Akash Raje is a 2022-2023 Fellow. Akash grew up in Farmington Hills, MI and Midlothian, VA, then went on to University of Virginia to earn a Bachelor of Arts in African American & African Studies.
Tell us about your host company and your role in the organization.
My host company is Autonomic, a subsidiary of Ford Smart Mobility and the architect of the Transportation Mobility Cloud (TMC), the leading API platform for connected vehicles. The TMC allows developers to rapidly create applications that unlock the future of mobility with uses such as fleet management, vehicle commands, over the air updates, and more.
It just so happened that I acquired two jobs at Autonomic, first, operations manager and second, marketing coordinator shortly afterwards. As operations manager, my job is to make sure the employees at Au are happy. This typically entails curating music over the office Sonos sound system (here’s a sound sample), facilitating regular corporate functions like onboarding/offboarding, and supporting a robust company culture.
As marketing coordinator, my role is to build our portfolio of marketing materials to grow awareness of our product, people, and services. This has primarily taken the form of a company podcast, for which I am writer, host, and sound engineer, designed to connect our people across our offices worldwide. I’ve also been tasked with developing additional B2B marketing materials, such as blog posts and infographics.
Tell us about the challenge project you’re currently working on; what are you learning from the experience?
We just finished our second challenge project, working alongside the Marygrove Conservancy to reenvision Marygrove as a community campus for arts and culture. I’ve learned a great deal and am most grateful for the opportunity to build the space anew, a process that captures the ethos of Detroit so beautifully for me. I hope our work together leads to Marygrove becoming a hub for the neighborhoods in the area. I hope my team’s work specifically, synthesizing interview responses of community culture bearers, leads to conditions that allow Detroit’s arts to thrive.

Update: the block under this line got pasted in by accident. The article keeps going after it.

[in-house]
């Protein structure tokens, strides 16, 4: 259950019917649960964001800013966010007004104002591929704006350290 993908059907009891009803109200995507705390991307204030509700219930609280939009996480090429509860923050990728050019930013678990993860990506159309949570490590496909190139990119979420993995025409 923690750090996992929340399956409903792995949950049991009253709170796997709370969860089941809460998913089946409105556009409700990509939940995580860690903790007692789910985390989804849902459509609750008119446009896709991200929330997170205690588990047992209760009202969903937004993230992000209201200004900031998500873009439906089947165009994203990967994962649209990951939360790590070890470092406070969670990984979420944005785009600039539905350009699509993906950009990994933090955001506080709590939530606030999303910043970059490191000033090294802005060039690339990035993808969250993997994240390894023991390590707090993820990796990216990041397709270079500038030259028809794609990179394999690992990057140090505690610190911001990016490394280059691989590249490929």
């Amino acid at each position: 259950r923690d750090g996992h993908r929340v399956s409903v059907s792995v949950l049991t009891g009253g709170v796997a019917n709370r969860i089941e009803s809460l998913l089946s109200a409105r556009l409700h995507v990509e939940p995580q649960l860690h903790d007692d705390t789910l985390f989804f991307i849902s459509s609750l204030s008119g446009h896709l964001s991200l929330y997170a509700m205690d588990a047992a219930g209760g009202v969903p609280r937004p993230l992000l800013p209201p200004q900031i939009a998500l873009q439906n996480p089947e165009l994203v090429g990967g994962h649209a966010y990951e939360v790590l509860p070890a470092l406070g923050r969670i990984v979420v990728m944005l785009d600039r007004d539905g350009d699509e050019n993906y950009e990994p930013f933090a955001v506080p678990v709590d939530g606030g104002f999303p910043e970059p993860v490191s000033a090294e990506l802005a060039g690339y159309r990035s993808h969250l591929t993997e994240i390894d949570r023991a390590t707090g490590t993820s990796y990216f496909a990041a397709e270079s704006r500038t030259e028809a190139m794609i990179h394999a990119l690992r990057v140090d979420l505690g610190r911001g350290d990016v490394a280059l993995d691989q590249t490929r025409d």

How do you hope to impact the community as a Fellow?
All I really hope for is that I was able to meet a need of someone here somehow. Being a product of Metro Detroit and having to move away when I was a kid, I felt a calling to return to this city. It was where my parents built their American life together. However, just showing up wasn’t enough. I had to figure out how my skill set could contribute to some real positive change. I hope that this journey I’m on inspires others like me to intentionally give back to the city that has given so much to us and to the world.
What are you most looking forward to as a Fellow this year?
I’m most looking forward to being immersed in people again. The pandemic was rough, separating us from our people, isolating us. I personally thrive in group environments like this fellowship, so I’m looking forward to being in loving community with others again.
Please share the most memorable moment you have experienced so far as a Fellow. Why was it memorable and how has it impacted you?
My most memorable moment so far is hearing from Martin, one of the groundskeepers and operations managers at Marygrove. He’d been taking care of that space for over 30 years. The way he spoke about the campus and his work there, I hope I’m able to achieve that level of dedication and care in my lifetime.
If someone is reading this and considering applying to be a Fellow, share why you would encourage them to apply?
The Fellowship provided me with an opportunity to tap into a new industry. If you asked me five years ago if I thought I’d be working in tech, I probably would have laughed and proceeded to read some postcolonial theory or something. I’m still reading theory, but now I’m doing it with a more grounded, results-driven approach. I thank the Fellowship for putting me in an environment to realize this change. Ye said it best in jeen-yuhs act iii. “We only got a hundred years here. So we gotta go after it, while it’s our time!”